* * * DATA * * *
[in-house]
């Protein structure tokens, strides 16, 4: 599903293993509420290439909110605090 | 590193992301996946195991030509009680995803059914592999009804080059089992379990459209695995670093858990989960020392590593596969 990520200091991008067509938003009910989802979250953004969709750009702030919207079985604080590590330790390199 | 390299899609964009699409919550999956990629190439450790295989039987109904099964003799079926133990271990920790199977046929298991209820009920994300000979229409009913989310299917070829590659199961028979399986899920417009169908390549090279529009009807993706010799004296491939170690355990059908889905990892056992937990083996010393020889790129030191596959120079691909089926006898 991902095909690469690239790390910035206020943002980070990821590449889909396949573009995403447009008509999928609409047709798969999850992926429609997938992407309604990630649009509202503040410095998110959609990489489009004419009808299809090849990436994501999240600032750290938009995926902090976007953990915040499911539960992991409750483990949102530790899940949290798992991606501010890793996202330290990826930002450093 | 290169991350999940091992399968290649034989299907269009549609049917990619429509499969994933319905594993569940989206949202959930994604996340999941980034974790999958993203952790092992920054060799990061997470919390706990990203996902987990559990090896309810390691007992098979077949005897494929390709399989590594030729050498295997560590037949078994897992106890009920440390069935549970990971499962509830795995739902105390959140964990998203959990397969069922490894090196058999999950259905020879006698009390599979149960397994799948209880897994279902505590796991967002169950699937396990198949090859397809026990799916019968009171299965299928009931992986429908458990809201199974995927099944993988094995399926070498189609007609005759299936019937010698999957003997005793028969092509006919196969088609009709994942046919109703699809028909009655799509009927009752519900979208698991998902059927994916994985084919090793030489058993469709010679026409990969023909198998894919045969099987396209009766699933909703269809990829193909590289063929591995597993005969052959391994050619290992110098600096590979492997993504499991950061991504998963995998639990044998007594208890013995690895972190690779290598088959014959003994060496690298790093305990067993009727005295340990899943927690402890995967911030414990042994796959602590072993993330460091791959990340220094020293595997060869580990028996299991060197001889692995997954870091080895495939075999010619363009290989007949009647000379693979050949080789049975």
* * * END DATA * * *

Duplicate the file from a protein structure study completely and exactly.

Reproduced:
[in-house]
């Protein structure tokens, strides 16, 4: 599903293993509420290439909110605090 | 590193992301996946195991030509009680995803059914592999009804080059089992379990459209695995670093858990989960020392590593596969 990520200091991008067509938003009910989802979250953004969709750009702030919207079985604080590590330790390199 | 390299899609964009699409919550999956990629190439450790295989039987109904099964003799079926133990271990920790199977046929298991209820009920994300000979229409009913989310299917070829590659199961028979399986899920417009169908390549090279529009009807993706010799004296491939170690355990059908889905990892056992937990083996010393020889790129030191596959120079691909089926006898 991902095909690469690239790390910035206020943002980070990821590449889909396949573009995403447009008509999928609409047709798969999850992926429609997938992407309604990630649009509202503040410095998110959609990489489009004419009808299809090849990436994501999240600032750290938009995926902090976007953990915040499911539960992991409750483990949102530790899940949290798992991606501010890793996202330290990826930002450093 | 290169991350999940091992399968290649034989299907269009549609049917990619429509499969994933319905594993569940989206949202959930994604996340999941980034974790999958993203952790092992920054060799990061997470919390706990990203996902987990559990090896309810390691007992098979077949005897494929390709399989590594030729050498295997560590037949078994897992106890009920440390069935549970990971499962509830795995739902105390959140964990998203959990397969069922490894090196058999999950259905020879006698009390599979149960397994799948209880897994279902505590796991967002169950699937396990198949090859397809026990799916019968009171299965299928009931992986429908458990809201199974995927099944993988094995399926070498189609007609005759299936019937010698999957003997005793028969092509006919196969088609009709994942046919109703699809028909009655799509009927009752519900979208698991998902059927994916994985084919090793030489058993469709010679026409990969023909198998894919045969099987396209009766699933909703269809990829193909590289063929591995597993005969052959391994050619290992110098600096590979492997993504499991950061991504998963995998639990044998007594208890013995690895972190690779290598088959014959003994060496690298790093305990067993009727005295340990899943927690402890995967911030414990042994796959602590072993993330460091791959990340220094020293595997060869580990028996299991060197001889692995997954870091080895495939075999010619363009290989007949009647000379693979050949080789049975």